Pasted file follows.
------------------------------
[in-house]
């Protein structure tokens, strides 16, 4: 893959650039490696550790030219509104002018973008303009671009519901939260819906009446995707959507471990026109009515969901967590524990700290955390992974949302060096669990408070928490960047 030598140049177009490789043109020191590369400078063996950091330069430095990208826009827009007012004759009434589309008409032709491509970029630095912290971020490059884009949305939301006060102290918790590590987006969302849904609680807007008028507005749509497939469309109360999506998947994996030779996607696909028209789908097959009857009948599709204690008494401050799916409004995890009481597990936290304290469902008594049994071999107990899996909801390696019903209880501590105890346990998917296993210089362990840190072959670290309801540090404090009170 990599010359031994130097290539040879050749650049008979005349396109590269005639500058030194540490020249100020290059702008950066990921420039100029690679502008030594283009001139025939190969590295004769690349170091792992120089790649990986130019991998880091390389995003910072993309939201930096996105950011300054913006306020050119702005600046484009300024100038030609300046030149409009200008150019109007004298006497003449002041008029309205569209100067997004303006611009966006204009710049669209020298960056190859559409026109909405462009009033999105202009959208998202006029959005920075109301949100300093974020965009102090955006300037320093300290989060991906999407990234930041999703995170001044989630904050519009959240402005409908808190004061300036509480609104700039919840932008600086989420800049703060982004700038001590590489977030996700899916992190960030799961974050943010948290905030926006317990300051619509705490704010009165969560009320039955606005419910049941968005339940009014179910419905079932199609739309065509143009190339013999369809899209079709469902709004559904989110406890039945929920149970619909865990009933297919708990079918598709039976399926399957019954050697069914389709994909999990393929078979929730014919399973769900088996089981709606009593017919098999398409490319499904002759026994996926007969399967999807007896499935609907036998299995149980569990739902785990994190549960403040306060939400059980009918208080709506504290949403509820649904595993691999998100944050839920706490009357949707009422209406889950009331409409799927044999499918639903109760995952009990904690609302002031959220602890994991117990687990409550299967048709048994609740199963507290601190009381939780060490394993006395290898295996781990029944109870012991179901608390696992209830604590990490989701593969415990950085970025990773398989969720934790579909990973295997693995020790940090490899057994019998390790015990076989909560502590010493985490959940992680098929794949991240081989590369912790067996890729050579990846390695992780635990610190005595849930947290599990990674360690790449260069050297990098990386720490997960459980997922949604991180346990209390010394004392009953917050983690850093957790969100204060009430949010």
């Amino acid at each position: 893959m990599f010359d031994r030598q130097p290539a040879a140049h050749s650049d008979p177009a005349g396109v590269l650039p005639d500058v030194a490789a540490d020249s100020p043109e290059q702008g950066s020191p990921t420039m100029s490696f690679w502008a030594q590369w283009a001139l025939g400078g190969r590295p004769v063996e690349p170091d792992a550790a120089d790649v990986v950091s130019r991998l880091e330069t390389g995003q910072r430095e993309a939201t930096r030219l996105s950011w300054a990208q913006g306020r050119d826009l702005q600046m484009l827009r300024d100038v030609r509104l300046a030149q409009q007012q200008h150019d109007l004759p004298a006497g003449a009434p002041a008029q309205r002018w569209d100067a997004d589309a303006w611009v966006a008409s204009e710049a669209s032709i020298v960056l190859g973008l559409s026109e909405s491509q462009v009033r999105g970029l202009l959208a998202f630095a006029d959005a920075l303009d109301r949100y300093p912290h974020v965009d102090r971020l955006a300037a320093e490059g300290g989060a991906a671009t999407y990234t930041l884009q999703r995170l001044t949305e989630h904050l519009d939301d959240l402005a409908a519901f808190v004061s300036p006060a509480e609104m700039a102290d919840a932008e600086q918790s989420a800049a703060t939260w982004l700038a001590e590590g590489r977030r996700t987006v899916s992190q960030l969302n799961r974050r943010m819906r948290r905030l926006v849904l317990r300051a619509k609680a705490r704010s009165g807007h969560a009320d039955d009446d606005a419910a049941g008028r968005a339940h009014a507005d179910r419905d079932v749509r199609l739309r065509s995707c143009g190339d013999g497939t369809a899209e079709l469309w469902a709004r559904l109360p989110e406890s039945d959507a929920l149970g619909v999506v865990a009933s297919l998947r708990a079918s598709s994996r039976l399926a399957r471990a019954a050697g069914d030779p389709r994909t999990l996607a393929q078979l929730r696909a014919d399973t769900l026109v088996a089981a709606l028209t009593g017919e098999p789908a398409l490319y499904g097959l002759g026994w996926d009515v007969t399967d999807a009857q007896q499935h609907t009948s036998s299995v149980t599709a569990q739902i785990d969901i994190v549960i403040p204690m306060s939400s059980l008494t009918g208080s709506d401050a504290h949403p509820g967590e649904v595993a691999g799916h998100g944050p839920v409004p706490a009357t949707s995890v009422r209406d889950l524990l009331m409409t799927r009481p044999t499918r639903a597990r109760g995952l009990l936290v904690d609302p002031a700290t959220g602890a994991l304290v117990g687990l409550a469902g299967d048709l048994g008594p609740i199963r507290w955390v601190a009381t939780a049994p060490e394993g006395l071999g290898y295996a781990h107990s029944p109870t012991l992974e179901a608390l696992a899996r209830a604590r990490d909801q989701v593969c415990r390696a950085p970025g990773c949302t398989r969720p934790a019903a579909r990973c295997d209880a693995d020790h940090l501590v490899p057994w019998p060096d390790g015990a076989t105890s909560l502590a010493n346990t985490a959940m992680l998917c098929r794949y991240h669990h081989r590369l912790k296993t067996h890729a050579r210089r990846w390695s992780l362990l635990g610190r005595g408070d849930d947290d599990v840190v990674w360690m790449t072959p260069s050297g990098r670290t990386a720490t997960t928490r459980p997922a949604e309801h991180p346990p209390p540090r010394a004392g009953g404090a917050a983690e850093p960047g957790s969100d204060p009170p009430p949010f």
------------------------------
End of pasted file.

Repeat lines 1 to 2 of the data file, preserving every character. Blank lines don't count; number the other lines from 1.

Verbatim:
[in-house]
């Protein structure tokens, strides 16, 4: 893959650039490696550790030219509104002018973008303009671009519901939260819906009446995707959507471990026109009515969901967590524990700290955390992974949302060096669990408070928490960047 030598140049177009490789043109020191590369400078063996950091330069430095990208826009827009007012004759009434589309008409032709491509970029630095912290971020490059884009949305939301006060102290918790590590987006969302849904609680807007008028507005749509497939469309109360999506998947994996030779996607696909028209789908097959009857009948599709204690008494401050799916409004995890009481597990936290304290469902008594049994071999107990899996909801390696019903209880501590105890346990998917296993210089362990840190072959670290309801540090404090009170 990599010359031994130097290539040879050749650049008979005349396109590269005639500058030194540490020249100020290059702008950066990921420039100029690679502008030594283009001139025939190969590295004769690349170091792992120089790649990986130019991998880091390389995003910072993309939201930096996105950011300054913006306020050119702005600046484009300024100038030609300046030149409009200008150019109007004298006497003449002041008029309205569209100067997004303006611009966006204009710049669209020298960056190859559409026109909405462009009033999105202009959208998202006029959005920075109301949100300093974020965009102090955006300037320093300290989060991906999407990234930041999703995170001044989630904050519009959240402005409908808190004061300036509480609104700039919840932008600086989420800049703060982004700038001590590489977030996700899916992190960030799961974050943010948290905030926006317990300051619509705490704010009165969560009320039955606005419910049941968005339940009014179910419905079932199609739309065509143009190339013999369809899209079709469902709004559904989110406890039945929920149970619909865990009933297919708990079918598709039976399926399957019954050697069914389709994909999990393929078979929730014919399973769900088996089981709606009593017919098999398409490319499904002759026994996926007969399967999807007896499935609907036998299995149980569990739902785990994190549960403040306060939400059980009918208080709506504290949403509820649904595993691999998100944050839920706490009357949707009422209406889950009331409409799927044999499918639903109760995952009990904690609302002031959220602890994991117990687990409550299967048709048994609740199963507290601190009381939780060490394993006395290898295996781990029944109870012991179901608390696992209830604590990490989701593969415990950085970025990773398989969720934790579909990973295997693995020790940090490899057994019998390790015990076989909560502590010493985490959940992680098929794949991240081989590369912790067996890729050579990846390695992780635990610190005595849930947290599990990674360690790449260069050297990098990386720490997960459980997922949604991180346990209390010394004392009953917050983690850093957790969100204060009430949010």